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Photo by: Isaac Babcock - Midday show host Chris Puorro talks with morning host Kayonne Riley in WUCF's in-house broadcast booth.
Winter Park / Maitland Observer Wednesday, Sep. 24, 2014 4 years ago

WUCF radio station celebrates 35 years on air

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Station celebrates milestone
by: Brittni Larson

A man with a foot-long beard and giant turban walks into the studio and suddenly the florescent lights, the modern box of a room with its laptops and new technology, somehow feel like they fade away. He is the heyday of jazz, the smoky, dim club, the smooth talking man who makes each person he meets feel like they’re the only ones in the room. He’s got the jazz vibe, and he brings it with him wherever he goes.

“These guys are very old school, when you meet them they look at you, they shake your hand,” Kayonne Riley said.

And sometimes he’s even smooth enough to pocket the Sharpie you gave him to get his autograph, Riley remembered with a laugh.

The musician was Dr. Lonnie Smith, known for his amazing jazz organ skills, a forefather of “acid jazz,” and a sound and vibe as funky as his signature turban. He’s just one of hundreds of jazz musicians to grace the University of Central Florida’s WUCF-FM radio station with their innovative, skillful jazz playing over its 35 year history, said Riley, WUCF’s director. They’ve seen legends Ira Sullivan, Christian Tamburr and Alain Bradette in their studio for concerts, which happen each month and are broadcasted live for listeners.

It’s like watching imagination, instant inspiration come to life.

“Jazz musicians, they have a history, a characterization, they are just so cool, they see the world in such a different way in most cases. They see the world as a beautiful place to create great things,” WUCF program host Alan Rock said. “They have this humorous outlook on life, and this incredible, incredible desire to create.”

The FM station, which began in the days when UCF was FTU — and was also once named WFTU — celebrated 35 years on Sept. 12. It was a small student-run operation that spent years housed in the darkness of the campus library’s basement. Riley has been at the station for 20 years, and remembers those days of huge equipment that needed a DJ’s touch constantly. Nothing was automated. If a song ended, a host better be there the second that happened to change to the next tune. She had a stack of CDs 2 feet high next to her, piled in order of play. Even in 1994, the studio felt like the old days. Imagine a 1970s sitcom set, she said.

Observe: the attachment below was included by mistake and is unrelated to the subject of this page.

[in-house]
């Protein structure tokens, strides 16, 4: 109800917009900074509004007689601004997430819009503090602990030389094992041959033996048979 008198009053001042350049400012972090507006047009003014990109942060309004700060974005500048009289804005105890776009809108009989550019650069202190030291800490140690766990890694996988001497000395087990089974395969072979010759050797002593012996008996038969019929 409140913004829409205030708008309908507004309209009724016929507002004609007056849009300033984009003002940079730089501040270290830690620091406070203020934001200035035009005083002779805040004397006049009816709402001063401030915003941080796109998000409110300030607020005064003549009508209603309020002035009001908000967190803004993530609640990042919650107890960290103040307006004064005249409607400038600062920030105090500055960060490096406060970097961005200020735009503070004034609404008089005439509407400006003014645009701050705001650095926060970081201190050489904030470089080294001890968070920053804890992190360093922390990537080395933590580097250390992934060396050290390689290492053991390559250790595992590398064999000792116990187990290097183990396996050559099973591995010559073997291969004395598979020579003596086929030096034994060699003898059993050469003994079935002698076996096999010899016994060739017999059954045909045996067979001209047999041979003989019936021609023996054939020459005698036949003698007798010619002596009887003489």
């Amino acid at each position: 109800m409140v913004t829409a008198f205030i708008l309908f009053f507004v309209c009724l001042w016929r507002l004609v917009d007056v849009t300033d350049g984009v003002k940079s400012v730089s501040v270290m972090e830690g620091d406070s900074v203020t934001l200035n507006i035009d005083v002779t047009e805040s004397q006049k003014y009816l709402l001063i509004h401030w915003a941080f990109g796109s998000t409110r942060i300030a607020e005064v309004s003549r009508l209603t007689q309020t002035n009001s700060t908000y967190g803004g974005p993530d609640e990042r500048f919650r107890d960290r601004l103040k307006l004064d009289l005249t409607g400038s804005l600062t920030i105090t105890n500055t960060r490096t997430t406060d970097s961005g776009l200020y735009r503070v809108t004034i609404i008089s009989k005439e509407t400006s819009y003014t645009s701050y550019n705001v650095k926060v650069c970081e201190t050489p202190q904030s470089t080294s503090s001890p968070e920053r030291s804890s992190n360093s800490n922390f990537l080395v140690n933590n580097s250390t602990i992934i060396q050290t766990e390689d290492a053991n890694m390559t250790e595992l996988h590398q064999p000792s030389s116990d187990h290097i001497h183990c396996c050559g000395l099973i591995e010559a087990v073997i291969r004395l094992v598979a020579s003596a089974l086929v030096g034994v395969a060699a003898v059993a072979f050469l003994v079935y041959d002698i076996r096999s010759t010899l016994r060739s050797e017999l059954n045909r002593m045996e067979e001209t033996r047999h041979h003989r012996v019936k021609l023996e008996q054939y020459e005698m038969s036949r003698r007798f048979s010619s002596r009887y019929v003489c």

“It was like the 1970s; there was shag carpet on the walls, it was green and yellow … and it was in the basement of the library so it was like in a bomb shelter, just gnarly,” Riley said.

Now, in its new location in the school’s communication building, it’s known as one the first local stations to broadcast HD digital and is the nation’s highest rated full-time jazz station. Its state-of-the-art studio has been guest host to interviews with Al Sharpton — who ate a salad while talking on air like he just didn’t care — and world record skydiver U.S. Air Force Col. Joseph Kittinger.

The station’s mission is to offer the community enlightening, educational and cultural content with the NPR cultural and talk programs, and transitioned to include jazz every day in 1994. They made the change because they found their most dedicated listeners, their most popular shows, were jazz. And there’s no other local resource out there to hear this great music, Riley said.

“It’s such an American art-form, I mean this was invented here in America … jazz was born right here and is a part of American history so it’s really great to be able to continue it,” she said. “And it has kind of influenced our whole musical history in America; it really does, the blues and everything that it’s based on has shaped rock ‘n’ roll and caused it.”

The program hosts at WUCF are jazz’s biggest fans. It doesn’t take long for Riley to thumb through the station’s record collection — likely one of the biggest in the area, with albums lining a shipping container-sized room floor to ceiling, wall to wall — to find one of her old favorites: a 1950s Benny Golson record. She lightly places it on the player, skimming the grooves with her finger and dropping the needle skillfully on the old disc as it spins away. A 1950s song pumps through the modern speakers, fitting for a genre that has fresh, contemporary versions of century-old songs played by new artists all the time.

“To me, that’s creativity, and if you like creativity, especially spontaneous creativity because you’ll never hear it the same way twice, you’ll understand what jazz is all about,” Rock said.

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